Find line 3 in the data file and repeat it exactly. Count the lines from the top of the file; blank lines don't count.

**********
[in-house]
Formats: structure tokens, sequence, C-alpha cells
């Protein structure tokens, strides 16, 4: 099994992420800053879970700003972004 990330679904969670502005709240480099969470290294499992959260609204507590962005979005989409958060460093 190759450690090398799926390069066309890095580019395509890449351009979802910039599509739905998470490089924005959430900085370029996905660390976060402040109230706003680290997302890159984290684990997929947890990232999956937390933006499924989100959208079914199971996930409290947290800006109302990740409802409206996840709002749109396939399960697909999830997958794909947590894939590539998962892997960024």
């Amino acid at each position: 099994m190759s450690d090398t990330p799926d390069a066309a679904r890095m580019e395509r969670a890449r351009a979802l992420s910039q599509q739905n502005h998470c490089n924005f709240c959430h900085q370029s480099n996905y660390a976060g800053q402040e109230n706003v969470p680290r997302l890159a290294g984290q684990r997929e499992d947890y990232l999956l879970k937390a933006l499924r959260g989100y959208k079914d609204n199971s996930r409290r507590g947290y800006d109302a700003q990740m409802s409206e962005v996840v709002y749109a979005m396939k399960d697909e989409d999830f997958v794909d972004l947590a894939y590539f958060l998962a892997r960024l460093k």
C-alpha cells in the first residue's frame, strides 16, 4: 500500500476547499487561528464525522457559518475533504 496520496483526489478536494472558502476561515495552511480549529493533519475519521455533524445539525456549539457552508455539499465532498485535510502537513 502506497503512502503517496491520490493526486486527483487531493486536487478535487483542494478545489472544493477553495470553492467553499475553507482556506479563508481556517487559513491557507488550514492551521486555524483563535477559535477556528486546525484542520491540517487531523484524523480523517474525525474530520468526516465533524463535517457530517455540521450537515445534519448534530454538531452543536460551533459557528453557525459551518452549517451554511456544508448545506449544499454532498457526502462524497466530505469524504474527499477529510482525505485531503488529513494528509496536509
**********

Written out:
């Protein structure tokens, strides 16, 4: 099994992420800053879970700003972004 990330679904969670502005709240480099969470290294499992959260609204507590962005979005989409958060460093 190759450690090398799926390069066309890095580019395509890449351009979802910039599509739905998470490089924005959430900085370029996905660390976060402040109230706003680290997302890159984290684990997929947890990232999956937390933006499924989100959208079914199971996930409290947290800006109302990740409802409206996840709002749109396939399960697909999830997958794909947590894939590539998962892997960024």